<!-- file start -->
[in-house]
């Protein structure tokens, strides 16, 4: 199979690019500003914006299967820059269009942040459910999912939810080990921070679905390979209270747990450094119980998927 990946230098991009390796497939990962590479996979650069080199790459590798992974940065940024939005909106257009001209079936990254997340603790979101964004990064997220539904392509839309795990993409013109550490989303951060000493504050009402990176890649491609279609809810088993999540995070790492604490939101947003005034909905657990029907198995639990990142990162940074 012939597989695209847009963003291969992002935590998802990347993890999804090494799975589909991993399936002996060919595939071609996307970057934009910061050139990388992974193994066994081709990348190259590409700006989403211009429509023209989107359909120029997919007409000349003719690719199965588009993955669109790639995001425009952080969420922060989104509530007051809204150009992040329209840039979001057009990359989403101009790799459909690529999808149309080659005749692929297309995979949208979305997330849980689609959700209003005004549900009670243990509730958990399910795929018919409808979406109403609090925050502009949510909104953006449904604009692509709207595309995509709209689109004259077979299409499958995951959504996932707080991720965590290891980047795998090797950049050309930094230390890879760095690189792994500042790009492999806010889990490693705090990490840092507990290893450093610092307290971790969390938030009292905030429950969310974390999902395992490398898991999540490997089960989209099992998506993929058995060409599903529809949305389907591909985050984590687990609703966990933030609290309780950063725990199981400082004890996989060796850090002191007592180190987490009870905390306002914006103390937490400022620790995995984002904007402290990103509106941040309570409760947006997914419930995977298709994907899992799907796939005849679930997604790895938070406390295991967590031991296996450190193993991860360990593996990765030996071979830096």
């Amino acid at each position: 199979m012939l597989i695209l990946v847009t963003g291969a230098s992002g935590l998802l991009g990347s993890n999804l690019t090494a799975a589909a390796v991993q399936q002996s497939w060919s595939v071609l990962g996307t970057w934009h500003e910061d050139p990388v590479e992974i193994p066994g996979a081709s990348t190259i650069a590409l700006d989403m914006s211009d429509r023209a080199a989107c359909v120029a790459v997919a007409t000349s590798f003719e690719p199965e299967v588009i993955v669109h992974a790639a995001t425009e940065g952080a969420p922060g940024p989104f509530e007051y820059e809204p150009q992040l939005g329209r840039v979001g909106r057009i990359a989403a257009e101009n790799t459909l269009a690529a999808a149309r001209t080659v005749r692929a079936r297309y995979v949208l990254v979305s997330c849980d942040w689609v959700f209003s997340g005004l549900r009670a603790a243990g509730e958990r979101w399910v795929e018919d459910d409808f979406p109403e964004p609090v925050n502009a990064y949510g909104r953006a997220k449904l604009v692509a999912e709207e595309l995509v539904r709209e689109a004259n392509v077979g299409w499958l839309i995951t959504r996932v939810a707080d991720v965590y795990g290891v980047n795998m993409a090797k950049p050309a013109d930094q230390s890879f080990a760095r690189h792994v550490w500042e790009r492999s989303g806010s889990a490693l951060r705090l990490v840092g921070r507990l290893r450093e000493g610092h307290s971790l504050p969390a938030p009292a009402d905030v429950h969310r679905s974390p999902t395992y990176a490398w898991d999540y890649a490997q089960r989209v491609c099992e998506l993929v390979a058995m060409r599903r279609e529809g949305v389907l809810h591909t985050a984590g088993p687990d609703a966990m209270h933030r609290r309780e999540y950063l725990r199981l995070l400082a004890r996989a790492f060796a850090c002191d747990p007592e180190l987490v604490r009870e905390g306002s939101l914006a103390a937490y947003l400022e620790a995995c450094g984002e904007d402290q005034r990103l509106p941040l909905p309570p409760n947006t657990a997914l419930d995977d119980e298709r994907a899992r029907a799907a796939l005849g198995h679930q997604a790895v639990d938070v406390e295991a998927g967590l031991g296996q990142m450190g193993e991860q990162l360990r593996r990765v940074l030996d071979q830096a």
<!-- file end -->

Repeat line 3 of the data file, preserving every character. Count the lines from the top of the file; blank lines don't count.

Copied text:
């Amino acid at each position: 199979m012939l597989i695209l990946v847009t963003g291969a230098s992002g935590l998802l991009g990347s993890n999804l690019t090494a799975a589909a390796v991993q399936q002996s497939w060919s595939v071609l990962g996307t970057w934009h500003e910061d050139p990388v590479e992974i193994p066994g996979a081709s990348t190259i650069a590409l700006d989403m914006s211009d429509r023209a080199a989107c359909v120029a790459v997919a007409t000349s590798f003719e690719p199965e299967v588009i993955v669109h992974a790639a995001t425009e940065g952080a969420p922060g940024p989104f509530e007051y820059e809204p150009q992040l939005g329209r840039v979001g909106r057009i990359a989403a257009e101009n790799t459909l269009a690529a999808a149309r001209t080659v005749r692929a079936r297309y995979v949208l990254v979305s997330c849980d942040w689609v959700f209003s997340g005004l549900r009670a603790a243990g509730e958990r979101w399910v795929e018919d459910d409808f979406p109403e964004p609090v925050n502009a990064y949510g909104r953006a997220k449904l604009v692509a999912e709207e595309l995509v539904r709209e689109a004259n392509v077979g299409w499958l839309i995951t959504r996932v939810a707080d991720v965590y795990g290891v980047n795998m993409a090797k950049p050309a013109d930094q230390s890879f080990a760095r690189h792994v550490w500042e790009r492999s989303g806010s889990a490693l951060r705090l990490v840092g921070r507990l290893r450093e000493g610092h307290s971790l504050p969390a938030p009292a009402d905030v429950h969310r679905s974390p999902t395992y990176a490398w898991d999540y890649a490997q089960r989209v491609c099992e998506l993929v390979a058995m060409r599903r279609e529809g949305v389907l809810h591909t985050a984590g088993p687990d609703a966990m209270h933030r609290r309780e999540y950063l725990r199981l995070l400082a004890r996989a790492f060796a850090c002191d747990p007592e180190l987490v604490r009870e905390g306002s939101l914006a103390a937490y947003l400022e620790a995995c450094g984002e904007d402290q005034r990103l509106p941040l909905p309570p409760n947006t657990a997914l419930d995977d119980e298709r994907a899992r029907a799907a796939l005849g198995h679930q997604a790895v639990d938070v406390e295991a998927g967590l031991g296996q990142m450190g193993e991860q990162l360990r593996r990765v940074l030996d071979q830096a």